However, McDonnell is not preparing the working class for the battle that will be necessary to achieve these measures. He has argued that higher taxation will cover the spending costs.
But as Deutsche Bank's Oliver Harvey explained, "any market-unfriendly policies instigated during a Labour government" need only be "temporary". They do not plan to live with an anti-austerity government for long.
It is a mistake by McDonnell to give the impression that workers' interests can be served within the framework of capitalism.
The first step needed is to extend the commitment to nationalise the utilities and post to include the banks and major corporations that dominate the economy, in order to move towards a democratic socialist plan for the economy. Only that will put the interests of the 99% and the environment in front of those of capitalists seeking profit.
Also a mistake, is the continued talk of 'unity' with the Blairites. This does not help to clarify the way forward for the working class. When Tom Watson says he defends Labour as a 'broad church' he means he and his pro-austerity capitalist co-thinkers dominating the party to reflect the interests of the boss class.
The struggle against austerity needs a political voice to back up the struggles in the workplaces and the communities.
Corbyn must take action to transform the Labour Party into a mass socialist party that represents working-class interests and not the bosses.
That starts with deselection of the Blairites, returning the trade unions to their central role under the democratic control of the members and a socialist programme based on fighting for working-class power - not just a seat at the table.
Huge pressure is going to come on the labour movement and socialists to limit our demands and our programme. It is an indication of the enormity of the upheavals and social explosions that these events foreshadow, that the Financial Times was forced to ask on its front cover, 'does capitalism need to be re-set' as the inequality in society spirals.
But the attempts to make the working class pay for this crisis caused by the banks and the billionaires, which has resulted in rising inequality, will not be fixed through a 're-set' but socialist change.
Average chief executive pay in the FTSE 100 in 2017 was 145 times higher than that of the average worker, up from 47 times in 1998. The wealthiest 10% have 290 times more in total assets than the poorest tenth of the population.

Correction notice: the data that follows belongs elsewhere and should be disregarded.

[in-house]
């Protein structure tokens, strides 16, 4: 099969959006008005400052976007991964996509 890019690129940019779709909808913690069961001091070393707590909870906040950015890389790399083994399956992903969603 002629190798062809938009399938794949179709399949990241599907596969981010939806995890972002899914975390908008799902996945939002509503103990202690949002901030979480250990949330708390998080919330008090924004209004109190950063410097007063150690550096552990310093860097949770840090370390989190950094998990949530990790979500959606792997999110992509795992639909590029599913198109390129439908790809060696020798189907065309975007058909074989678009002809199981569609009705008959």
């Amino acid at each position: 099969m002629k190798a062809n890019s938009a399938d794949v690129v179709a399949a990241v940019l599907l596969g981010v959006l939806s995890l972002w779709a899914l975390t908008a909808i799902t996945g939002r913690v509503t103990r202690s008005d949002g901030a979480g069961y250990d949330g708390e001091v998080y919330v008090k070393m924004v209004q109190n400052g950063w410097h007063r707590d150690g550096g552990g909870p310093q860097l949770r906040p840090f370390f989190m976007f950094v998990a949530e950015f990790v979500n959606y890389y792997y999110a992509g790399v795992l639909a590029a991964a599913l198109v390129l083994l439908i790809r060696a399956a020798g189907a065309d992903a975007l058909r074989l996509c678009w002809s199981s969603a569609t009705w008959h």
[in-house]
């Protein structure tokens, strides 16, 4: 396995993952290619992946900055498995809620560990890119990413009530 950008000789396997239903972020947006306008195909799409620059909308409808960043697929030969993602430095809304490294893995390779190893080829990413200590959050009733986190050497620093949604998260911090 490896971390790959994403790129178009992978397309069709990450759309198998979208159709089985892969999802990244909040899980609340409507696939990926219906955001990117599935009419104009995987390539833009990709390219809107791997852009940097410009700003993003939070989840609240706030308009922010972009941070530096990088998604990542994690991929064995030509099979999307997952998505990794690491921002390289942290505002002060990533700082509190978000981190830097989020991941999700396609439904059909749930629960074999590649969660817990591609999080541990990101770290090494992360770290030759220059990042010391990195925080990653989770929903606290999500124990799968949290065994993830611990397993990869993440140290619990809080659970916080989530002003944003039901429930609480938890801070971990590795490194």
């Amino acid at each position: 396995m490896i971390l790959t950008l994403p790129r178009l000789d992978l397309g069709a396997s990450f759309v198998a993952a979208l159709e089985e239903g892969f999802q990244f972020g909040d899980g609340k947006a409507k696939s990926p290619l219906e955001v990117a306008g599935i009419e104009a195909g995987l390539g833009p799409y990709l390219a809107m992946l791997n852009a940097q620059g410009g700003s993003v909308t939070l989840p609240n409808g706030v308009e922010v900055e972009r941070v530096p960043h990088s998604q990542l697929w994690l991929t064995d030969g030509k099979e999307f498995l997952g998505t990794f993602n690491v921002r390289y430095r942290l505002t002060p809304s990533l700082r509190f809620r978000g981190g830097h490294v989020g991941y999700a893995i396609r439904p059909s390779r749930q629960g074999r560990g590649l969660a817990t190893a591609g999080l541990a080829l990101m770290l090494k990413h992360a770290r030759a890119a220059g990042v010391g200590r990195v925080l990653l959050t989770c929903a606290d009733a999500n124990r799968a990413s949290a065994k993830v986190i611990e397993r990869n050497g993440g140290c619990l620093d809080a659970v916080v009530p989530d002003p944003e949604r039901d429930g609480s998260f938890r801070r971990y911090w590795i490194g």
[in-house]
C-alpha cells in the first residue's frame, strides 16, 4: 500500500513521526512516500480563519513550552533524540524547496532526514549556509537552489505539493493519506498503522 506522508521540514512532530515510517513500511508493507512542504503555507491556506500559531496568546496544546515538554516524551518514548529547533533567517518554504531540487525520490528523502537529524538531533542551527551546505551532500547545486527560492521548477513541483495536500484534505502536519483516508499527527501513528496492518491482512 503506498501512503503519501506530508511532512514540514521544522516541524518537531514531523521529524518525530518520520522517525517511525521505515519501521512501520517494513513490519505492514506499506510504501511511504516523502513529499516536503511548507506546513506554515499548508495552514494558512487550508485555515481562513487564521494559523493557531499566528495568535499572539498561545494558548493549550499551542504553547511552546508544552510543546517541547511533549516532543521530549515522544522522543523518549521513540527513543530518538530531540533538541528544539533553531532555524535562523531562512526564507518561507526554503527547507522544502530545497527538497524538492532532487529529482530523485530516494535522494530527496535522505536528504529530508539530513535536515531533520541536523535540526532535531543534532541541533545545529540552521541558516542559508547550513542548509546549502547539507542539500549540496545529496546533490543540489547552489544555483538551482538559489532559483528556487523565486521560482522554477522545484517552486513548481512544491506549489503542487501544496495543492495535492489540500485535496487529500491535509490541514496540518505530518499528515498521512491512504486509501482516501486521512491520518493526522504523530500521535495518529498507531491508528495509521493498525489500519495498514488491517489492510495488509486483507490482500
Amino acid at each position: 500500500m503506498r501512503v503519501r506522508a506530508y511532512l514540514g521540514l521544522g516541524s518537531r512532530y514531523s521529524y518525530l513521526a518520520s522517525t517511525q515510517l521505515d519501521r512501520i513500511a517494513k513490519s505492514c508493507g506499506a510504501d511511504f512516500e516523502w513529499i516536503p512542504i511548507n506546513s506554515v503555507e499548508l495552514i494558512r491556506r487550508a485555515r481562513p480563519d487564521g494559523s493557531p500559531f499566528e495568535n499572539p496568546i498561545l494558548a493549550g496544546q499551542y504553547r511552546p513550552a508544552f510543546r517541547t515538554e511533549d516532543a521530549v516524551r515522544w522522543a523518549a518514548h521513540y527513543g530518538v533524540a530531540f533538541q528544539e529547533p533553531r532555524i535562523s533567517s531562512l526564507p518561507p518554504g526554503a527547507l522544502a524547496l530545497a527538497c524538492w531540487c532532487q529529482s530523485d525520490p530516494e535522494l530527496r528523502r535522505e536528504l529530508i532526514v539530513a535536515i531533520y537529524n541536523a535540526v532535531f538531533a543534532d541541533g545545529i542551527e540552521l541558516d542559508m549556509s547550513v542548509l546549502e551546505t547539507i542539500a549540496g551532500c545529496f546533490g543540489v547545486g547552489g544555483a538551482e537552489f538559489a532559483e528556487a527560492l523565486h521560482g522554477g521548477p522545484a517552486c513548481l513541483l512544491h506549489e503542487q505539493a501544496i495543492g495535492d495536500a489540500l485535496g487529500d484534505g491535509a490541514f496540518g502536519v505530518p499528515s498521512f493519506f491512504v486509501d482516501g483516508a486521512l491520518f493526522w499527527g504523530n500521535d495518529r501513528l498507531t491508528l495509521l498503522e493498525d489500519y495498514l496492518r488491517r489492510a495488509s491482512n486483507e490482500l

The legacy of the financial crisis means annual real wages are over £1,000 lower than they were a decade ago with young workers especially impacted.
Following the Supreme Court's announcement that Johnson's suspension of Parliament was unlawful, Corbyn took to the stage to call for an election to elect a government that respects democracy and brings power back to the people, not usurps it in the way Boris Johnson has done.
But Corbyn needs to follow this up with mobilising the trade unions and all those opposed to ongoing austerity to fight for an immediate general election.
Labour conference showed its support for the CWU. Corbyn should link up with the left trade union leaders to build a massive autumn national demonstration around the call for a general election, an end to austerity, and nationalisation of Royal Mail and the likes of British Steel, Thomas Cook, and failing retail chains, to save jobs and communities.
Corbyn must give backing to trade unionists fighting for the democratic rights of members. Unison members will have seen their leader Dave Prentis breaking with their conference's democratically agreed position to back the Blairites' pro-capitalist position. Those members need to build a powerful left to challenge him by fighting for a socialist programme in the union to beat austerity.
A warning must also be issued against the idea that the institutions of capitalism such as the Supreme Court can defend our class interests. And there must be no truck with any idea of 'national unity' with the capitalist politicians who have delivered and supported austerity.
Yes, there is an emergency that requires urgent and decisive action - that emergency is austerity and the destruction wreaked by capitalism on our lives and environment.
The decisive action that is needed is for the working class to build a mass movement and independent political voice to act in our interests against the 1% - that means a fight for a socialist transformation of society.